Video Storybooks from eKitabu

eKitabu
2020

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eKitabu’s Studio KSL and Studio RSL create Kenyan Sign Language and Rwandan Sign Language videos and video storybooks to support accessible, early grade reading

Hearing Aids Product Narrative: A market landscape and strategic approach to increasing access to hearing aids and related services in Low and Middle Income Countries

SAVAGE, Margaret
CLINTON HEALTH ACCESS INITIATIVE
December 2019

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This product narrative was developed to support the identification of activities that will increase and sustain access to appropriate, affordable hearing aids

Five strategic objectives (SO) that can strengthen the market in both the near and longer-term are identified 

Children with hearing impairment in Malawi, a cohort study

MULWAFU, Wakisa
et al
October 2019

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The aim of this research was to assess the outcome of children with ear and hearing disorders 3 years after initial diagnosis, in terms of referral uptake, treatment received and satisfaction with this treatment. It also aimed to assess the social participation of the affected children, specifically, their ability to make friends and communicate needs, and their enrolment at school

752 children had been diagnosed in 2013 as having a hearing impairment and 307 (40.8%) children were traced for follow-up in 2016. 

 

Bulletin of the World Health Organization, Volume 97, Number 10, October 2019, 645-728

http://dx.doi.org/10.2471/BLT.18.226241

Hearing loss grades and the International classification of functioning, disability and health

OLUSANYA, Bolajoko
DAVIS, Adrian
HOFFMANN, Howard
September 2019

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The World Health Organization (WHO) estimates that 466 million people were living with disabling hearing impairment in 2018 and this estimate is projected to rise to 630 million by 2030 and to over 900 million by 2050. However, these projections are based on a hearing impairment classification that does not fully reflect the provisions of the International classification of functioning, disability and health for assessing all forms of functional impairments. The case is made for a review of the concept of disabling hearing loss adopted by WHO after the recommendation of the Global Burden of Disease (GBD) Expert Group on Hearing Impairment in 2008.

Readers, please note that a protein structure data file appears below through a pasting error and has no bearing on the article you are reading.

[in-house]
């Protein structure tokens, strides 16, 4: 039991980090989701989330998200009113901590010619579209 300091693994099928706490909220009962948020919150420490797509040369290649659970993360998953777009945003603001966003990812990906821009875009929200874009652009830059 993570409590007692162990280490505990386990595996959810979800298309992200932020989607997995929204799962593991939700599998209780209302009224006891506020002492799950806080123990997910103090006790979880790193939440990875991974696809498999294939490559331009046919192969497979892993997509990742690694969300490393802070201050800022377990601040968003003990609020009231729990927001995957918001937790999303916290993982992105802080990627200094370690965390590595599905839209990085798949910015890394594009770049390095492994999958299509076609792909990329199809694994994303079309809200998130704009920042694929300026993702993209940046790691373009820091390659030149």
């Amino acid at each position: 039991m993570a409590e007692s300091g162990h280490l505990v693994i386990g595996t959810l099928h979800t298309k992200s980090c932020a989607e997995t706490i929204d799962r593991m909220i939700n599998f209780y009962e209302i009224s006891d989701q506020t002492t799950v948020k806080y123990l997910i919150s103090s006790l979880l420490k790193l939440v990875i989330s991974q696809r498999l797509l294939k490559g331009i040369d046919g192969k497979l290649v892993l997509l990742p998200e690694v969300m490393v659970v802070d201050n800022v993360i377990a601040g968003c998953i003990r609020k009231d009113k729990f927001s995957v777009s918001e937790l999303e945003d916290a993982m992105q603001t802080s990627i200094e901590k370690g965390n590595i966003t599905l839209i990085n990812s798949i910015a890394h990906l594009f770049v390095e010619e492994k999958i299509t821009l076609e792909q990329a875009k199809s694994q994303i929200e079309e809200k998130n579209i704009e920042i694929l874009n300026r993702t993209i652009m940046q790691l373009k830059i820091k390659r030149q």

Bull World Health Organ. 2019;97(10):725-728

doi: 10.2471/BLT.19.230367

Introduction of Indian Sign Language in Inclusive Education

GOSWAMI, SP
GGR, Anita Ravindra
SHARMA, Kanchan
2019

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Purpose:  The predominant mode of human communication is speech, and whenever it is hindered, humans resort to the tactile-kinaesthetic mode.  Use of sign language by persons with speech-hearing impairments is a classic example of such adaptation. The Demonstration School at the Regional Institute of Education in Mysuru, South India, undertook training of typically-developing students in Indian Sign Language (ISL), so as to facilitate communication and instruction of students with hearing impairment who are in mainstream learning environments. 

 

Method: Training in ISL was imparted to140 typically-developing students in higher primary classes. Twenty-four 40-minute sessions were conducted over a month. After theoretical orientation in logical bases of manual communication, practical training commenced with elementary manual alphabets, progressed through essential daily-life vocabulary necessary to construct simple sentences and carry out general conversations, and culminated in signing the Indian National Anthem.

 

Results: Typically-developing students gained primary benefits such as improved awareness about non-verbal communication modes, mastery of basic skills in ISL, and positive attitudes towards sign languages.

 

Conclusion: The UNCRPD 2006 authorises sign language as the linguistic identity of the Deaf, and encourages the use of sign language in learning environments. Future research should add to the findings on secondary benefits in the form of scholastic and sociometric advantages derived by students with hearing impairments who receive instructions in sign language in mainstream learning environments.

 

Environmental Accessibility Assessment for People with Vision, Hearing and Speech Disabilities in Mongolia

BATDULAM, Tumenbayar
CHIMEDSUREN, Оchir
URANCHIMEG, Davaatseren
ENKHTSETSEG, Byambaa
2019

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Purpose: The main objective of this paper was to assess environmental accessibility for people with vision, hearing and speech disabilities in Mongolia, with particular focus on public buildings and public transportation.